ISSN (Print) - 0012-9976 | ISSN (Online) - 2349-8846

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Opaqueness of Environmental Information in India

The poor record of public and private sector industries across sectors to submit the mandatory environmental information on an annual basis reveals the shortcomings of the existing environmental regulatory process. This article attempts to evaluate the current status of firm level environmental information available with the regulators and suggests some measures to streamline, standardise, and strengthen the current regulatory system to enable better compliance by firms.


The National Environmental Policy, 2006 highlights the importance of access to information in creating awareness amongst “environmentally conscious stakeholders” for evaluating “compliance by the concerned parties with environmental standards.” The stakeholders would thereby be enabled to stimulate necessary enforcement actions and motivate firms to comply with regulations. The information is also important for policymakers to monitor and enforce regulations across sectors.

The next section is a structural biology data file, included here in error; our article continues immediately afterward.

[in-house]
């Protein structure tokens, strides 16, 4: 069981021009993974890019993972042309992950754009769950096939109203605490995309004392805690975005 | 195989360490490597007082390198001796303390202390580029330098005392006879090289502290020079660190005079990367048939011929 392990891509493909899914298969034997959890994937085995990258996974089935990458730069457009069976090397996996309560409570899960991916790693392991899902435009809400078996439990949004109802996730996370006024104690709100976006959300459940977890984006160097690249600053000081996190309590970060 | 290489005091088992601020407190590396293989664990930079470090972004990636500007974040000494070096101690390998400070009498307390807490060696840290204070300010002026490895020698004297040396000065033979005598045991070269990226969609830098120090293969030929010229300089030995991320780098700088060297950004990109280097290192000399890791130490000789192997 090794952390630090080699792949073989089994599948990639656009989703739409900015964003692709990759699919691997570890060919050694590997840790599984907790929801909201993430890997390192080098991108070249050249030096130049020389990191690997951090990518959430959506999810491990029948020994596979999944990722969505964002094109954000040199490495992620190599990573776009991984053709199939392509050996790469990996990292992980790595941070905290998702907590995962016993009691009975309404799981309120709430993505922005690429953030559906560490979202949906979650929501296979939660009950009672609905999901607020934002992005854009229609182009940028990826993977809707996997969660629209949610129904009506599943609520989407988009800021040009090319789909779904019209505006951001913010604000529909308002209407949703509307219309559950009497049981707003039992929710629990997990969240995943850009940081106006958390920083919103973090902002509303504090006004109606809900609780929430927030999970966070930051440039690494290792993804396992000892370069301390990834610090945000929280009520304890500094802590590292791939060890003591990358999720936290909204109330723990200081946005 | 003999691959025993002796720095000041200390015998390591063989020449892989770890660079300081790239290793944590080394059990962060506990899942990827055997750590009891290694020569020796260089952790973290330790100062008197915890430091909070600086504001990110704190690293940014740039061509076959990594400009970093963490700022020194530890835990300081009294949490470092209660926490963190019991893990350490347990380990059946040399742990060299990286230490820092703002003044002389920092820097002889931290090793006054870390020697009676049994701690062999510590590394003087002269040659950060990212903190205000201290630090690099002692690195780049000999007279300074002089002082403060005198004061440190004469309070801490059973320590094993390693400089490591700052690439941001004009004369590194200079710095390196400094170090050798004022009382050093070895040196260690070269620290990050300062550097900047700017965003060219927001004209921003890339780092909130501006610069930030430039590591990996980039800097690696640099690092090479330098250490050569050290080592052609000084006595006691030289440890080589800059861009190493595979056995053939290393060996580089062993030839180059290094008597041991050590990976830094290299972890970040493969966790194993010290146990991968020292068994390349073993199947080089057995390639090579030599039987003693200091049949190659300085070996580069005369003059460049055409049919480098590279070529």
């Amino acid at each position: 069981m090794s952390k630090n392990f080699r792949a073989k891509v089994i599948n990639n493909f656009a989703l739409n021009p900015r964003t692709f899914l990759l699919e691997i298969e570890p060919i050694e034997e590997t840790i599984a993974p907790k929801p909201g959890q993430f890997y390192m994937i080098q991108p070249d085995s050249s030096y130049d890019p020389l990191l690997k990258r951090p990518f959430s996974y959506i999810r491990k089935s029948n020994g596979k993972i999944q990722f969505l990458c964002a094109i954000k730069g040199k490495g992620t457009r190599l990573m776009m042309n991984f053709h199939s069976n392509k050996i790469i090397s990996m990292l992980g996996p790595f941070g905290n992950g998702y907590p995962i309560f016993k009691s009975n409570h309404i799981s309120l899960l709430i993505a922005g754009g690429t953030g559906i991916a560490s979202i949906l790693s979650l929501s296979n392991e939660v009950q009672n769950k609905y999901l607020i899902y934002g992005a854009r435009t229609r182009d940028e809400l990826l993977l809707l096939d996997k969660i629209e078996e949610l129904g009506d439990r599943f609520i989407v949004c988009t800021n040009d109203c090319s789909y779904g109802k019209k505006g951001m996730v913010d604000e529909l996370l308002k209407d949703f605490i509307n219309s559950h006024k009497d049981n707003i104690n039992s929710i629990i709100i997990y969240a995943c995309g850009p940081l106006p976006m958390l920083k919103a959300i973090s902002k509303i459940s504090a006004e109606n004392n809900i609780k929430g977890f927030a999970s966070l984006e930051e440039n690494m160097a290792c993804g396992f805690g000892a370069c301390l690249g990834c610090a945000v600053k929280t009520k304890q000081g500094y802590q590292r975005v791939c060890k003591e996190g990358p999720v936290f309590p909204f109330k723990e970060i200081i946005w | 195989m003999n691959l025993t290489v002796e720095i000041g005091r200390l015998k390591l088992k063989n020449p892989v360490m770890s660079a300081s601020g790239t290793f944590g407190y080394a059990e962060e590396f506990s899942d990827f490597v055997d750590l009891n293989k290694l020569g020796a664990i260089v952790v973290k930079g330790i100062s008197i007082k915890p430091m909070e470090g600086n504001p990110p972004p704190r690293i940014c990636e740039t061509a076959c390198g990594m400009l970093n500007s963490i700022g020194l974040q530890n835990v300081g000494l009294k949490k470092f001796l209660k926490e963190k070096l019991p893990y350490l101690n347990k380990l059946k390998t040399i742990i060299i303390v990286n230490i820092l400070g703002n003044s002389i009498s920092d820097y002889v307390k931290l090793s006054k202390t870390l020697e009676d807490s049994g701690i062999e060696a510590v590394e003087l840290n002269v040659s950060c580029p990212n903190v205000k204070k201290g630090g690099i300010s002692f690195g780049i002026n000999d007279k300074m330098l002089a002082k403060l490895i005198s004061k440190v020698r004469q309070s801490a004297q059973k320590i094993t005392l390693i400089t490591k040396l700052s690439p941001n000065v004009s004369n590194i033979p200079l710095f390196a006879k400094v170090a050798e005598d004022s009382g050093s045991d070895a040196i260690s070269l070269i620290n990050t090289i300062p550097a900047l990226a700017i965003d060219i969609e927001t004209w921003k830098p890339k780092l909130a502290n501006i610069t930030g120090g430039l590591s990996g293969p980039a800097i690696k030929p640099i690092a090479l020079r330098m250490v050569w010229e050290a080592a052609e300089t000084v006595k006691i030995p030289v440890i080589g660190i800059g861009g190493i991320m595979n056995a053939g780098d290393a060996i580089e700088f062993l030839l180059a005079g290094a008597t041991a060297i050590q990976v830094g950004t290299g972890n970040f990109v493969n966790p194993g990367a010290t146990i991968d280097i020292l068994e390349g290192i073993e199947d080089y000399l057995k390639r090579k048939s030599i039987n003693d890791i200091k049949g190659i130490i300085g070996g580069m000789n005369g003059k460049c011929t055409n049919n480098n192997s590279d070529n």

It is important to note that the industrial pollution has been growing at a much faster rate than gross domestic product (GDP), which is mainly due to an increase in the share of polluting industries in the post liberalisation era (Sinha 2010). The industries contribute about 15% to the GDP; however, they contribute significantly to the pollution as well and account for 45% of the total commercial energy consumption in the country (de la Rue du Can et al 2009). The industrial and power generation sectors contribute in the range of 20%–40% to urban air pollution, and the industrial units which are located in the states of Gujarat, Maharashtra, Uttar Pradesh (UP), Bihar, West Bengal and Madhya Pradesh (MP) are the most polluting (ADB and CAI-Asia 2006). The iron and steel industry contributes 55% of the particulate matter load, while adding 16% to the total industrial output in the country (Singhal nd).

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